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And In Cuba…Quarantine

5 minute read
Cathy Booth/Pinar Del Rio

THE MAN WAITS ANXIOUSLY AT HAVANA’S JOSE MARTI International Airport, scanning the arriving passengers for the courier from Miami. The life of his nine-year-old daughter, deathly ill with a cancerous tumor, hangs in the balance: the doctors have prescribed chemotherapy, but two of the five drugs needed for treatment are unobtainable in Cuba. Both medications are readily available in Miami, only a 30-minute flight away, but the 32-year-old U.S. trade embargo bars the unlicensed sale of medicine to Cuba. The father’s last hope lies with an old woman who has agreed to smuggle $10,000 worth of chemotherapy drugs from Miami to Havana. When he spots her at last, he bursts into tears. Four hours later, his daughter is undergoing her first treatment session.

The long-respected health-care system in Cuba is faltering under the combined impact of the U.S. embargo and the loss of the East bloc as a reliable trading partner. While Cuba can still boast of having 51,000 doctors — 1 for every 231 inhabitants — it suffers from a critical shortage of medications and medical supplies. Last year’s mysterious neuropathy epidemic, which affected more than 50,000 people and was apparently linked to nutritional deficiencies, has run its course with no deaths, but critical shortages are threatening to unravel a health system once described by the Pan-American Health Organization (PAHO), a branch of the World Health Organization, as “better than that provided by the rest of the Americas.

Pharmacy shelves are bare, even of common-cold remedies. Doctors complain about shortages of antibiotics and approximately 200 other medications, ranging from simple Mercurochrome to sophisticated cancer and heart drugs. Aspirin has been rationed to 20 pills per person per year (40 pills for Havana residents, no doubt because of urban stress). About 10% of Cuba’s 10.7 million people suffer from asthma, but asthma inhalers are almost impossible to obtain. Even such rudimentary supplies as sutures, syringes and surgical gloves are scarce, as are anesthetics. “We haven’t had a simple cotton bandage to put under children’s plaster casts for three or four years,” says Dr. Julio Gomez, a pediatric surgeon at the Enrique Cabrera National Hospital, outside Havana.

The government once tried to gloss over the shortages, but not any longer. The money is simply not there: budget allocations for health care in 1993 were one-third the $300 million spent in 1989, a gap that will hardly be bridged by an expected $30 million worth of humanitarian donations from abroad. “If you go to a medical center, you will see how conditions have deteriorated,” says Public Health Vice Minister Ramon Diaz Vallina. In many cases, diagnostic equipment stands idle for lack of spare parts and readout paper. Mammograms were cut back last year because of chronic X-ray-film shortages.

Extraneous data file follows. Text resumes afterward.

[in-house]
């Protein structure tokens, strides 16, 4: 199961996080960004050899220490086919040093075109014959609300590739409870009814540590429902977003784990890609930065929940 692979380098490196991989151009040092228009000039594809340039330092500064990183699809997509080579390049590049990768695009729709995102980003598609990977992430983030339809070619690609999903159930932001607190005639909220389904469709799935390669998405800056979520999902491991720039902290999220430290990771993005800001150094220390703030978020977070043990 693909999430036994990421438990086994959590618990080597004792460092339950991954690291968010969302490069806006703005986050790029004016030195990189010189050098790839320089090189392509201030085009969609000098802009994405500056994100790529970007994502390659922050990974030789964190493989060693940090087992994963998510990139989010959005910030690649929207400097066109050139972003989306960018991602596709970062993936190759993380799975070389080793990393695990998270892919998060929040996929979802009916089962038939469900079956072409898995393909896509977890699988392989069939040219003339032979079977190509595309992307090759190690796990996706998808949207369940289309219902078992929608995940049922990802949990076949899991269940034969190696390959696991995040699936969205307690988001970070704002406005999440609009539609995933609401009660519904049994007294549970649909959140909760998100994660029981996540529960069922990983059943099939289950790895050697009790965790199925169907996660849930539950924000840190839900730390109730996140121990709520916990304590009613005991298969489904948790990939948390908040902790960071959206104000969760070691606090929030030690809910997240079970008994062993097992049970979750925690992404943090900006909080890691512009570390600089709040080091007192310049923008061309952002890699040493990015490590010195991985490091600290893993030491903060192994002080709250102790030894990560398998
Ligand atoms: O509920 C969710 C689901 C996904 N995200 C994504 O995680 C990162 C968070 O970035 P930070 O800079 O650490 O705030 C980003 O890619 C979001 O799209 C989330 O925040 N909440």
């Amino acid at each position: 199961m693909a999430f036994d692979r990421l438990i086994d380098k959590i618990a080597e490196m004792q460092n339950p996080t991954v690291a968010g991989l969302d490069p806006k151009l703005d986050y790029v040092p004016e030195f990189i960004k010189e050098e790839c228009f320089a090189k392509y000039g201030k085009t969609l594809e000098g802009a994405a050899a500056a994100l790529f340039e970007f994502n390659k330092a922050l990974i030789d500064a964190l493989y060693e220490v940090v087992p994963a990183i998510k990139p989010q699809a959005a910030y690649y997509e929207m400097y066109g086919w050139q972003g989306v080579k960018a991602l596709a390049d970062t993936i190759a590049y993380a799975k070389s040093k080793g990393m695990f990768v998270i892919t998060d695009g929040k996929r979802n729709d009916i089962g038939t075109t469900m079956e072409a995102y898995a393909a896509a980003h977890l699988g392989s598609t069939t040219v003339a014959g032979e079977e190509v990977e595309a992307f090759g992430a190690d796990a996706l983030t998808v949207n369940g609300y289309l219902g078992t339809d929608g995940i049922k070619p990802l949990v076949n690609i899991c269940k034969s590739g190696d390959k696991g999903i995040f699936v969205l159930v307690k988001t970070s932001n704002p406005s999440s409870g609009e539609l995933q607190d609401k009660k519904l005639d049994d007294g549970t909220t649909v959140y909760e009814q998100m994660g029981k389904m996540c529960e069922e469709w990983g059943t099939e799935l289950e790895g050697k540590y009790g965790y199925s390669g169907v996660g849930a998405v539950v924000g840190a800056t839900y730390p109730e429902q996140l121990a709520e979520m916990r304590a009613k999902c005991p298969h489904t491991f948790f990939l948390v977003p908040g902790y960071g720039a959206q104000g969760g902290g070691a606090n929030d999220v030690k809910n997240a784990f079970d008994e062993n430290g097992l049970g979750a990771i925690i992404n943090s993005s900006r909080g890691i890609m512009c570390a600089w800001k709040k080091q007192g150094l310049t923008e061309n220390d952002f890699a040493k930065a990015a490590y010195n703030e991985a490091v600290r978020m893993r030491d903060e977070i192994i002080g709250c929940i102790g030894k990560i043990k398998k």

The American Public Health Association, a U.S. research and professional organization, reported last year that health standards in Cuba have “declined dramatically” over the past two to three years. Physicians fear that deteriorating sanitary conditions will bring back dysentery and typhoid, since soap and detergents are in short supply, as is chlorine to treat the water supply. The incidence of hepatitis A and diarrhea is on the rise, and infant tuberculosis is a growing problem in poor sections of Havana.

As the U.S. embargo has tightened, Cuba has had to import more drugs from Europe, Japan and Canada, tripling costs of the medications needed to treat and prevent, for example, typhoid and whooping cough. A 1992 U.S. law forbids foreign subsidiaries of U.S. companies to sell to Cuba; Dutch and Swedish firms report that they too are being pressured by Washington to stop providing such items as catheters and sutures. A Canadian firm was even barred from selling Cuba a U.S.-made steel pin to repair a broken operating table. Medical journals are included under the embargo.

Despite the difficulties, however, Cuba’s mortality rate for infants and children under five continues to improve. At 9.4 deaths per 1,000 infants last year, Cuba’s rate is surpassed only by Canada’s (7 per 1,000 in 1992) and the U.S.’s (9 per 1,000) in the western hemisphere, according to PAHO. Though hard-pressed for basic supplies, Cuban biotech labs still produce the world’s only meningitis B vaccine, as well as 39 monoclonal antibodies for treating cancer. The Neurotransplant Center in Havana is rated the best in the world for fetal-tissue transplants to treat Parkinson’s disease, a degenerative brain disorder that causes muscle tremors and weakness. One of Cuba’s most popular new over-the-counter drugs is PPG, a sugar cane-based medication developed to lower cholesterol; reputedly it also boosts sexual potency.

With the shortage of modern drugs, herbal medicines — Cuba produces 300 different types — are making a vigorous comeback. “People used to say only witches and the uneducated used herbs, but as times and politics have changed, we have turned to medicina verde,” says Dr. Majmud Gomez, a family doctor in Pinar del Rio. He uses herbal preparations to treat a variety of conditions, from parasites to a problem caused by the soap shortage, an itch for which he prescribes a pomade made from the majagua tree.

The embargo’s impact on health care has become an issue for U.S. groups like Pastors for Peace, which feels morally obliged to circumvent the ban by sending humanitarian aid to Cuba. Some of the aid may not reach those who need it most: there are complaints in Havana that donated medicines are being diverted to the government’s dollar-only stores. As the medical scarcities multiply, discontent over the pride of the revolution is bound to increase.

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